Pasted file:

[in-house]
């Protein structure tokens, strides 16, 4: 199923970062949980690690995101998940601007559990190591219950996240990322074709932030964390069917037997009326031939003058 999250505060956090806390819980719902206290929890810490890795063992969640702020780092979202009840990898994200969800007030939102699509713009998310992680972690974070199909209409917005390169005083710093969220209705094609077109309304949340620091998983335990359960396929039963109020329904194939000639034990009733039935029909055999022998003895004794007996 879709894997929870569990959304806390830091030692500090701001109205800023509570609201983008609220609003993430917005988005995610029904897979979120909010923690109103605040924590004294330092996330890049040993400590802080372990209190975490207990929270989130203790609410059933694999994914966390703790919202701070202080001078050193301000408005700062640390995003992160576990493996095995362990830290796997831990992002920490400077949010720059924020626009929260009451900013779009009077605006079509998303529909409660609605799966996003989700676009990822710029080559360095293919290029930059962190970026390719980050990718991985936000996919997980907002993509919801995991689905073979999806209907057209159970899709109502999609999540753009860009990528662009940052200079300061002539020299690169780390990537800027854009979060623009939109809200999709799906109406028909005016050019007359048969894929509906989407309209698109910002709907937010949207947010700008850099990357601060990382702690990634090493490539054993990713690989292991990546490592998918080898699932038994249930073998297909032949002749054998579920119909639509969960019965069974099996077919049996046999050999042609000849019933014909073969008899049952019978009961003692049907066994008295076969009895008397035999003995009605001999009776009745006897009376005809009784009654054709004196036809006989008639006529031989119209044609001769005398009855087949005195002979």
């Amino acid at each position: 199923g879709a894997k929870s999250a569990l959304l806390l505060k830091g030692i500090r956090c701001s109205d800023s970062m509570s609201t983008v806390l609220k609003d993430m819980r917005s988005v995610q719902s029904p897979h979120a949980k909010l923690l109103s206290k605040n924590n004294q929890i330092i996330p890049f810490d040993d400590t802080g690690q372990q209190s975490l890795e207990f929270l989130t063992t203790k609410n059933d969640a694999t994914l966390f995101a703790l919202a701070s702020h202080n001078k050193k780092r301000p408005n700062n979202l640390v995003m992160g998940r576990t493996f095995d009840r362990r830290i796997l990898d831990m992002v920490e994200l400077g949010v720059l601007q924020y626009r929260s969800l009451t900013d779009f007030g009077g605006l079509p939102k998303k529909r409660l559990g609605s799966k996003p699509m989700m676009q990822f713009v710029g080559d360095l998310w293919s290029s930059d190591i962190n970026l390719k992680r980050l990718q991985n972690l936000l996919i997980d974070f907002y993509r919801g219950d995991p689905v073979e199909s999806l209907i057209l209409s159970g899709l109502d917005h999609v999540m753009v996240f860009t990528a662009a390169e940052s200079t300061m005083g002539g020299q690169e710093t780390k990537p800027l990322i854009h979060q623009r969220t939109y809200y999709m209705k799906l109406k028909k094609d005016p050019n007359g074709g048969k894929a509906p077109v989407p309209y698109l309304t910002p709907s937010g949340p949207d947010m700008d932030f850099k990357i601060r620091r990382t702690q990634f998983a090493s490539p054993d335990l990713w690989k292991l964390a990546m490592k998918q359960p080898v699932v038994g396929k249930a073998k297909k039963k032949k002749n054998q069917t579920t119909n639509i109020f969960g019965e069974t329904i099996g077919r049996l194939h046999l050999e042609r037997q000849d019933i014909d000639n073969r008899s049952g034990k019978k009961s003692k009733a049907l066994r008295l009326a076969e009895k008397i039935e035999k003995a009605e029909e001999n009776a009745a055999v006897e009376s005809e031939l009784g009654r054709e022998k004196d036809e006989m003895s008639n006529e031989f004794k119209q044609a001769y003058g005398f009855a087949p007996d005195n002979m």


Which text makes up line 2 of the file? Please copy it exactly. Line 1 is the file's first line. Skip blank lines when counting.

């Protein structure tokens, strides 16, 4: 199923970062949980690690995101998940601007559990190591219950996240990322074709932030964390069917037997009326031939003058 999250505060956090806390819980719902206290929890810490890795063992969640702020780092979202009840990898994200969800007030939102699509713009998310992680972690974070199909209409917005390169005083710093969220209705094609077109309304949340620091998983335990359960396929039963109020329904194939000639034990009733039935029909055999022998003895004794007996 879709894997929870569990959304806390830091030692500090701001109205800023509570609201983008609220609003993430917005988005995610029904897979979120909010923690109103605040924590004294330092996330890049040993400590802080372990209190975490207990929270989130203790609410059933694999994914966390703790919202701070202080001078050193301000408005700062640390995003992160576990493996095995362990830290796997831990992002920490400077949010720059924020626009929260009451900013779009009077605006079509998303529909409660609605799966996003989700676009990822710029080559360095293919290029930059962190970026390719980050990718991985936000996919997980907002993509919801995991689905073979999806209907057209159970899709109502999609999540753009860009990528662009940052200079300061002539020299690169780390990537800027854009979060623009939109809200999709799906109406028909005016050019007359048969894929509906989407309209698109910002709907937010949207947010700008850099990357601060990382702690990634090493490539054993990713690989292991990546490592998918080898699932038994249930073998297909032949002749054998579920119909639509969960019965069974099996077919049996046999050999042609000849019933014909073969008899049952019978009961003692049907066994008295076969009895008397035999003995009605001999009776009745006897009376005809009784009654054709004196036809006989008639006529031989119209044609001769005398009855087949005195002979």